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    Found 14 results

    1. This appeared on an Opera updates page that opened for me. I don't really know if this really a valid test or just an "always use Opera" sort of thing. I will have to try it with my other browsers, via Private-Incognito type modes. https://cryptojackingtest.com 1) I just tried it with IE 11 and the test-page said "protected", BUT my Norton AV said that it blocked a intrusion attempt by a a JSCoinminer site and a coinhive IP. 2) Tested on Chrome and Norton said that it blocked a JSCoinminer site before I even pressed "start" for the test...which said that my Chrome is "protected." 3) Tested on Edge and got the same as #2 above. I guess that my test is not valid because of the "interference" from Norton AV. BTW, I had used a free-proxy each time so that they could not connect my tests via my IP. 4) I ran the test on Opera and Norton did not react at all. The result was also "protected". That might imply that my IE, Chrome and Edge are not internally protected. " Other desktop users overall test results " 78.5% Protected 21.5% Not protected ++ Finished testing after Xernicus had replied below...
    2. This site says that MS will install Emergency Updates today, at 5pm EST and 2pm PST...I just received mine at 1pm PST. It included updates for ARM and Windows Server 2016. https://www.theverge.com/2018/1/3/16846784/microsoft-processor-bug-windows-10-fix NOTE: "The update will also be available for older and supported versions of Windows today, but systems running operating systems like Windows 7 or Windows 8 won’t automatically be updated through Windows Update until next Tuesday. Windows 10 will be automatically updated today." Nest Tuesday is the traditional "Patch Tuesday". Here is the Update Catalog that I received for Win10 ver. KB4056892 https://www.catalog.update.microsoft.com/Search.aspx?q=KB4056892 only about half apply to my win10 pro 64-bit ver.1709 Here is a PC Gamer article which says that the Intel CPU design problem won't affect gaming : http://www.pcgamer.com/serious-intel-cpu-design-flaw-may-require-a-windows-patch-but-probably-wont-affect-gaming-performance/?utm_content=buffer5f93b&utm_medium=social&utm_source=facebook&utm_campaign=buffer-maxpcfb The biggest danger is to large companies with large sites and systems. "... the fixes will also rely on firmware updates from Intel, AMD, or other vendors that are rolling out...."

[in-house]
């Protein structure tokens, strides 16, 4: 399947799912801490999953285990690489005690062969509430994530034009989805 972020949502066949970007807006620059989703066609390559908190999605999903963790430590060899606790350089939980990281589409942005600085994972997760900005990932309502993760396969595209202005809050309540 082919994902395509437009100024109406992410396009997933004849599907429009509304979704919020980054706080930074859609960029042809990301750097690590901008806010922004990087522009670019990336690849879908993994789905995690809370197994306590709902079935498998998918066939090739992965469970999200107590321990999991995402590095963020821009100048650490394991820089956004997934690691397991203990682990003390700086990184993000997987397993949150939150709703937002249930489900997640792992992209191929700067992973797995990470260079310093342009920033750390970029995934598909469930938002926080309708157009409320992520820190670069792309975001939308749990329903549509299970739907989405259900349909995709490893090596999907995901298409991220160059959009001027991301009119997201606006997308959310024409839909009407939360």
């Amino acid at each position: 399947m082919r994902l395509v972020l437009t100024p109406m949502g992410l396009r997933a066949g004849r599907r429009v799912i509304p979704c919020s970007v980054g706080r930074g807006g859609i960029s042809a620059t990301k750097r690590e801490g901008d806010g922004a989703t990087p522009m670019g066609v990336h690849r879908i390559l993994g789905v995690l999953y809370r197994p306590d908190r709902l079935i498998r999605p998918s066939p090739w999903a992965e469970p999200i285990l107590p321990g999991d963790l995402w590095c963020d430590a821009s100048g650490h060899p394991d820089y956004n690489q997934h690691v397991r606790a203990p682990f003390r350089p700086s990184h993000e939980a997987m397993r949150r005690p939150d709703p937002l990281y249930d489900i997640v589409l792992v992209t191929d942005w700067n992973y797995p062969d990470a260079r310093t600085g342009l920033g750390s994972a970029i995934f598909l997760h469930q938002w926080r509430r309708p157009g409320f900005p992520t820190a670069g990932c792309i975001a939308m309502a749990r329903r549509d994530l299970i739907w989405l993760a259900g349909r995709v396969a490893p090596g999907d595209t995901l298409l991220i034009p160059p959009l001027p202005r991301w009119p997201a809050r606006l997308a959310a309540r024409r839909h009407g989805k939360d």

3. Hallo! With the growing security concern via the net, I thought I'd share my security tips,etc and how ive secured my PC w/o $$ and so far, so good. Maybe others can contribute their knowledge/wisdom. I was watching youtube and saw all the "web analytics" blocked in the site (see blocking) Good old Kaspersky I.S. I recommend, built in browser protection, I have a trial reset, G2G. Also, I cant emphasize enough, use a host file(see block2) block imbedded ads, if you really wanna get technical, clear browser cookies, visit a site, and then check options/remove individual cookies and see what othe sites are connecting to you. (Mozilla) Ive added individual ads to my hostfile blocklist Oh, I stay away from IE. Derp! P2p, use peer block, maybe VPN, definitely have: Spybot, Spywareblaster, Malwarebytes, CCleaner, or some utility, Ive tested othe antimalware progs, Ive found some things, here and there, but my install is over 3yrs old, still good. I boot up in like 1:20s. EVGA 122-CK-NF68-AR LGA 775 NVIDIA nForce 680i SLI ATX Intel MotherboardIntel Pentium D 3.4Ghz 4Gig Ram, Win7 32bit Geforce 210 Pc is like 8 yrs old, lol. Becoming a classic, So, what you workin with?
    4. Email and phone scams claiming to be the Windows 10 upgrade "... cybercriminals are trying to capitalize on the great momentum of Windows 10, with nefarious email, web, and phone scams directing our customers to install ransomware and other malware." more here: https://support.microsoft.com/en-us/kb/3086823 Warn your less-knowledgeable friends and relatives!